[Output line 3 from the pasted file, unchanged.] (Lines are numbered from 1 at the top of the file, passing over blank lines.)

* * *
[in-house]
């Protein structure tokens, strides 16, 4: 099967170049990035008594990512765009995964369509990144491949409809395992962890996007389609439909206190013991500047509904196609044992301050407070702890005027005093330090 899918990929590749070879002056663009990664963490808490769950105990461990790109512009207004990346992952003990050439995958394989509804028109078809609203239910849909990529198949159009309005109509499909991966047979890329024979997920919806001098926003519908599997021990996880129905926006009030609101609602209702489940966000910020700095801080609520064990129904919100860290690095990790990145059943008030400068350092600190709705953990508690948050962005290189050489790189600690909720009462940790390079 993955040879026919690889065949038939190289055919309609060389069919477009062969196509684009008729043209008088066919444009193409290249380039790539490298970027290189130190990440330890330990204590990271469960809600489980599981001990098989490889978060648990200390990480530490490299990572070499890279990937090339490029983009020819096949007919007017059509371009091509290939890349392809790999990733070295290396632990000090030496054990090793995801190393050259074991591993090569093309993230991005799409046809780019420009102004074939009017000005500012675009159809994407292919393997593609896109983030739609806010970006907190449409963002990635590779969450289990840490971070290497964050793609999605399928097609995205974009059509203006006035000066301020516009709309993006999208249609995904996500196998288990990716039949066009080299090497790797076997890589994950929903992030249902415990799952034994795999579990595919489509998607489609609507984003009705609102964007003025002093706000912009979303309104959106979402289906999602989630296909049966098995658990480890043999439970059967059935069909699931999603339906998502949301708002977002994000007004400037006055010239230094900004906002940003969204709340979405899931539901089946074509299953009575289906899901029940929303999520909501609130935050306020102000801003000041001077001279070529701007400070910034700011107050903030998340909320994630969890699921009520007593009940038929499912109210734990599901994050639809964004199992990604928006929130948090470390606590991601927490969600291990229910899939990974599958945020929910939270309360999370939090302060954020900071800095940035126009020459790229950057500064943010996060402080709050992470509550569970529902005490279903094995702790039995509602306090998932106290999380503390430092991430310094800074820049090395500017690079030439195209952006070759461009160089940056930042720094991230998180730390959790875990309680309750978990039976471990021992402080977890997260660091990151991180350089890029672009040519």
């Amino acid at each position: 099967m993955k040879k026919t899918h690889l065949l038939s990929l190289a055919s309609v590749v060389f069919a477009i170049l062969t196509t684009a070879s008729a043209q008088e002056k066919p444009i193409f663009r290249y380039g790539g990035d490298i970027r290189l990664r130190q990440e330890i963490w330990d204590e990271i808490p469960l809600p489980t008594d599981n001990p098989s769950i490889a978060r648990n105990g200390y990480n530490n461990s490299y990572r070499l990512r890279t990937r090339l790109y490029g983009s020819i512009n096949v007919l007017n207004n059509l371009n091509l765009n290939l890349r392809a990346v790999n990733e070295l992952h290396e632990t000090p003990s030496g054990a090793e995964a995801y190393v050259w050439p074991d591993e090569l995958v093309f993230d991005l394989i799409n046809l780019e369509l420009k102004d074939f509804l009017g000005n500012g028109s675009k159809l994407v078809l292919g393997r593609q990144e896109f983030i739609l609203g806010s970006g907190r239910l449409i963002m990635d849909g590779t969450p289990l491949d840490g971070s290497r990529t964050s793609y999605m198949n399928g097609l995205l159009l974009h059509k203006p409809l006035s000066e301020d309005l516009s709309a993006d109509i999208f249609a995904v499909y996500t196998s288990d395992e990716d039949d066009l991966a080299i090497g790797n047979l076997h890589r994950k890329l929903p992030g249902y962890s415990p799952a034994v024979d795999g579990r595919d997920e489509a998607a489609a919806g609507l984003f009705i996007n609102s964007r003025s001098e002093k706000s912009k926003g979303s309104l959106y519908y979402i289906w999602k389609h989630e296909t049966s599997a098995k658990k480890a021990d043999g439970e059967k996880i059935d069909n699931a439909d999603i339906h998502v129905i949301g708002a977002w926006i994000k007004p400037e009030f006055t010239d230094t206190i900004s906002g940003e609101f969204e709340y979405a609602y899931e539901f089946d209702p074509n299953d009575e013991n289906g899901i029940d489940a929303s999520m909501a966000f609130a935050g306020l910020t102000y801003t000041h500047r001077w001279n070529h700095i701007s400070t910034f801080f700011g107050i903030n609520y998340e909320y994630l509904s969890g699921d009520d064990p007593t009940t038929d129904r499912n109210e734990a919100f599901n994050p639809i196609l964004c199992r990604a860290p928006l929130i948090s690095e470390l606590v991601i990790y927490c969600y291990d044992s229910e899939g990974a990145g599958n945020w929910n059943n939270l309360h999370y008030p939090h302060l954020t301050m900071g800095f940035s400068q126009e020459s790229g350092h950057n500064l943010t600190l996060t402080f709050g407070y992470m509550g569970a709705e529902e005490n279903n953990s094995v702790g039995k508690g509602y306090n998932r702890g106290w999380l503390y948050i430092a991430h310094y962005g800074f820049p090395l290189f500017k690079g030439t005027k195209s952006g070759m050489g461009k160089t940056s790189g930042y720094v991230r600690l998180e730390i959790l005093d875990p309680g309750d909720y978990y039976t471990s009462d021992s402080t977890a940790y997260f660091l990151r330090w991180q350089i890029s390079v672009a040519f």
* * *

């Amino acid at each position: 099967m993955k040879k026919t899918h690889l065949l038939s990929l190289a055919s309609v590749v060389f069919a477009i170049l062969t196509t684009a070879s008729a043209q008088e002056k066919p444009i193409f663009r290249y380039g790539g990035d490298i970027r290189l990664r130190q990440e330890i963490w330990d204590e990271i808490p469960l809600p489980t008594d599981n001990p098989s769950i490889a978060r648990n105990g200390y990480n530490n461990s490299y990572r070499l990512r890279t990937r090339l790109y490029g983009s020819i512009n096949v007919l007017n207004n059509l371009n091509l765009n290939l890349r392809a990346v790999n990733e070295l992952h290396e632990t000090p003990s030496g054990a090793e995964a995801y190393v050259w050439p074991d591993e090569l995958v093309f993230d991005l394989i799409n046809l780019e369509l420009k102004d074939f509804l009017g000005n500012g028109s675009k159809l994407v078809l292919g393997r593609q990144e896109f983030i739609l609203g806010s970006g907190r239910l449409i963002m990635d849909g590779t969450p289990l491949d840490g971070s290497r990529t964050s793609y999605m198949n399928g097609l995205l159009l974009h059509k203006p409809l006035s000066e301020d309005l516009s709309a993006d109509i999208f249609a995904v499909y996500t196998s288990d395992e990716d039949d066009l991966a080299i090497g790797n047979l076997h890589r994950k890329l929903p992030g249902y962890s415990p799952a034994v024979d795999g579990r595919d997920e489509a998607a489609a919806g609507l984003f009705i996007n609102s964007r003025s001098e002093k706000s912009k926003g979303s309104l959106y519908y979402i289906w999602k389609h989630e296909t049966s599997a098995k658990k480890a021990d043999g439970e059967k996880i059935d069909n699931a439909d999603i339906h998502v129905i949301g708002a977002w926006i994000k007004p400037e009030f006055t010239d230094t206190i900004s906002g940003e609101f969204e709340y979405a609602y899931e539901f089946d209702p074509n299953d009575e013991n289906g899901i029940d489940a929303s999520m909501a966000f609130a935050g306020l910020t102000y801003t000041h500047r001077w001279n070529h700095i701007s400070t910034f801080f700011g107050i903030n609520y998340e909320y994630l509904s969890g699921d009520d064990p007593t009940t038929d129904r499912n109210e734990a919100f599901n994050p639809i196609l964004c199992r990604a860290p928006l929130i948090s690095e470390l606590v991601i990790y927490c969600y291990d044992s229910e899939g990974a990145g599958n945020w929910n059943n939270l309360h999370y008030p939090h302060l954020t301050m900071g800095f940035s400068q126009e020459s790229g350092h950057n500064l943010t600190l996060t402080f709050g407070y992470m509550g569970a709705e529902e005490n279903n953990s094995v702790g039995k508690g509602y306090n998932r702890g106290w999380l503390y948050i430092a991430h310094y962005g800074f820049p090395l290189f500017k690079g030439t005027k195209s952006g070759m050489g461009k160089t940056s790189g930042y720094v991230r600690l998180e730390i959790l005093d875990p309680g309750d909720y978990y039976t471990s009462d021992s402080t977890a940790y997260f660091l990151r330090w991180q350089i890029s390079v672009a040519f």